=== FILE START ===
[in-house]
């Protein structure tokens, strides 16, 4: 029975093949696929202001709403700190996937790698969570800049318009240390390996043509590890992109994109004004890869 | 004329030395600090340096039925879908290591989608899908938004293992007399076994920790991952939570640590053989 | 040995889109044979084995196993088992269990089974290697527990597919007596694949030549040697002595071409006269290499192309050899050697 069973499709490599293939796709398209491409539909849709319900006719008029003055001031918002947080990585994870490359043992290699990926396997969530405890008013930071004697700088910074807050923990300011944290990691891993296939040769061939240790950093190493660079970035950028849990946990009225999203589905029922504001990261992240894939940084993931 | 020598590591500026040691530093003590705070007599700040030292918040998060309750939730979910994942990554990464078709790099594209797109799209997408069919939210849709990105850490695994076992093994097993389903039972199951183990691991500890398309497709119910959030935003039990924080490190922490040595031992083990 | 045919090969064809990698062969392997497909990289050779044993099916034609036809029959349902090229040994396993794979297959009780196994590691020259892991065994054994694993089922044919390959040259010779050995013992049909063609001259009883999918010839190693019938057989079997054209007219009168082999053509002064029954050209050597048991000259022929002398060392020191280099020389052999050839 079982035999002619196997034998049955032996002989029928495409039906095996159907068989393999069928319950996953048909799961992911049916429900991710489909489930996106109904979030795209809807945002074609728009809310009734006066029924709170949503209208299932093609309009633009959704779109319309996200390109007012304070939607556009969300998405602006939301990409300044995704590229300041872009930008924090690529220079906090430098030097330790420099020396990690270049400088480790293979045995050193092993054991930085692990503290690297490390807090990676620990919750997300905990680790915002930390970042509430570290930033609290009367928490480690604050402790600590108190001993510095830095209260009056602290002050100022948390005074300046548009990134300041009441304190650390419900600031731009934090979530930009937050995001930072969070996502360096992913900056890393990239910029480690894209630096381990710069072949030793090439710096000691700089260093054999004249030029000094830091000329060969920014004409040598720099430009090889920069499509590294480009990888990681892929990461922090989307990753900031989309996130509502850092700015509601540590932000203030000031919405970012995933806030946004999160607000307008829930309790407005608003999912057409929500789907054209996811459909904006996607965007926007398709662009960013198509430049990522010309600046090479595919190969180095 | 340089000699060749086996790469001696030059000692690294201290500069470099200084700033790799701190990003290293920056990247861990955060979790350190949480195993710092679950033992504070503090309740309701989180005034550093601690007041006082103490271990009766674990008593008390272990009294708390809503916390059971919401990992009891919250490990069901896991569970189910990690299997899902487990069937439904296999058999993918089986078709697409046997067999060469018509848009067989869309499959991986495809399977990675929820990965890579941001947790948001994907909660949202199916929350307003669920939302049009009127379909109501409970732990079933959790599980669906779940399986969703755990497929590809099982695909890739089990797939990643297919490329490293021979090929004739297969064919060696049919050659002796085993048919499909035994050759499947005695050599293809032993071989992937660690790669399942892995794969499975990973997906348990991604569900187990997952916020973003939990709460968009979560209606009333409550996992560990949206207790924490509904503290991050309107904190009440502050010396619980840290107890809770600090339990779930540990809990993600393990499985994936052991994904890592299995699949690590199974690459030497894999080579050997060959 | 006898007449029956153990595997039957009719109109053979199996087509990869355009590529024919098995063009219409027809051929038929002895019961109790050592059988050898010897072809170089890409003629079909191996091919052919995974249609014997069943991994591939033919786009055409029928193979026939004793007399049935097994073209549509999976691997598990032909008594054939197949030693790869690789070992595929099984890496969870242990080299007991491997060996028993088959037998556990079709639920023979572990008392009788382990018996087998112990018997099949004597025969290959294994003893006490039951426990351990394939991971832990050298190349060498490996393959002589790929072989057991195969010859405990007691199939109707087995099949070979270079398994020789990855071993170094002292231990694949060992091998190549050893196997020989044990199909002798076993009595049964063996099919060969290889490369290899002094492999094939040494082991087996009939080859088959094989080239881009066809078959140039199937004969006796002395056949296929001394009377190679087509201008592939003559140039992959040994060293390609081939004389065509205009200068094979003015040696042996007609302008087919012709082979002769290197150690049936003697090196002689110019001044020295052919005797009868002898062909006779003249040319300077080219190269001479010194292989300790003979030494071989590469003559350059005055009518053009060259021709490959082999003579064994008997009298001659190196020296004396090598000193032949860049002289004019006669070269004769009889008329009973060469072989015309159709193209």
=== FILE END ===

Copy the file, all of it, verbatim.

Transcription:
[in-house]
């Protein structure tokens, strides 16, 4: 029975093949696929202001709403700190996937790698969570800049318009240390390996043509590890992109994109004004890869 | 004329030395600090340096039925879908290591989608899908938004293992007399076994920790991952939570640590053989 | 040995889109044979084995196993088992269990089974290697527990597919007596694949030549040697002595071409006269290499192309050899050697 069973499709490599293939796709398209491409539909849709319900006719008029003055001031918002947080990585994870490359043992290699990926396997969530405890008013930071004697700088910074807050923990300011944290990691891993296939040769061939240790950093190493660079970035950028849990946990009225999203589905029922504001990261992240894939940084993931 | 020598590591500026040691530093003590705070007599700040030292918040998060309750939730979910994942990554990464078709790099594209797109799209997408069919939210849709990105850490695994076992093994097993389903039972199951183990691991500890398309497709119910959030935003039990924080490190922490040595031992083990 | 045919090969064809990698062969392997497909990289050779044993099916034609036809029959349902090229040994396993794979297959009780196994590691020259892991065994054994694993089922044919390959040259010779050995013992049909063609001259009883999918010839190693019938057989079997054209007219009168082999053509002064029954050209050597048991000259022929002398060392020191280099020389052999050839 079982035999002619196997034998049955032996002989029928495409039906095996159907068989393999069928319950996953048909799961992911049916429900991710489909489930996106109904979030795209809807945002074609728009809310009734006066029924709170949503209208299932093609309009633009959704779109319309996200390109007012304070939607556009969300998405602006939301990409300044995704590229300041872009930008924090690529220079906090430098030097330790420099020396990690270049400088480790293979045995050193092993054991930085692990503290690297490390807090990676620990919750997300905990680790915002930390970042509430570290930033609290009367928490480690604050402790600590108190001993510095830095209260009056602290002050100022948390005074300046548009990134300041009441304190650390419900600031731009934090979530930009937050995001930072969070996502360096992913900056890393990239910029480690894209630096381990710069072949030793090439710096000691700089260093054999004249030029000094830091000329060969920014004409040598720099430009090889920069499509590294480009990888990681892929990461922090989307990753900031989309996130509502850092700015509601540590932000203030000031919405970012995933806030946004999160607000307008829930309790407005608003999912057409929500789907054209996811459909904006996607965007926007398709662009960013198509430049990522010309600046090479595919190969180095 | 340089000699060749086996790469001696030059000692690294201290500069470099200084700033790799701190990003290293920056990247861990955060979790350190949480195993710092679950033992504070503090309740309701989180005034550093601690007041006082103490271990009766674990008593008390272990009294708390809503916390059971919401990992009891919250490990069901896991569970189910990690299997899902487990069937439904296999058999993918089986078709697409046997067999060469018509848009067989869309499959991986495809399977990675929820990965890579941001947790948001994907909660949202199916929350307003669920939302049009009127379909109501409970732990079933959790599980669906779940399986969703755990497929590809099982695909890739089990797939990643297919490329490293021979090929004739297969064919060696049919050659002796085993048919499909035994050759499947005695050599293809032993071989992937660690790669399942892995794969499975990973997906348990991604569900187990997952916020973003939990709460968009979560209606009333409550996992560990949206207790924490509904503290991050309107904190009440502050010396619980840290107890809770600090339990779930540990809990993600393990499985994936052991994904890592299995699949690590199974690459030497894999080579050997060959 | 006898007449029956153990595997039957009719109109053979199996087509990869355009590529024919098995063009219409027809051929038929002895019961109790050592059988050898010897072809170089890409003629079909191996091919052919995974249609014997069943991994591939033919786009055409029928193979026939004793007399049935097994073209549509999976691997598990032909008594054939197949030693790869690789070992595929099984890496969870242990080299007991491997060996028993088959037998556990079709639920023979572990008392009788382990018996087998112990018997099949004597025969290959294994003893006490039951426990351990394939991971832990050298190349060498490996393959002589790929072989057991195969010859405990007691199939109707087995099949070979270079398994020789990855071993170094002292231990694949060992091998190549050893196997020989044990199909002798076993009595049964063996099919060969290889490369290899002094492999094939040494082991087996009939080859088959094989080239881009066809078959140039199937004969006796002395056949296929001394009377190679087509201008592939003559140039992959040994060293390609081939004389065509205009200068094979003015040696042996007609302008087919012709082979002769290197150690049936003697090196002689110019001044020295052919005797009868002898062909006779003249040319300077080219190269001479010194292989300790003979030494071989590469003559350059005055009518053009060259021709490959082999003579064994008997009298001659190196020296004396090598000193032949860049002289004019006669070269004769009889008329009973060469072989015309159709193209």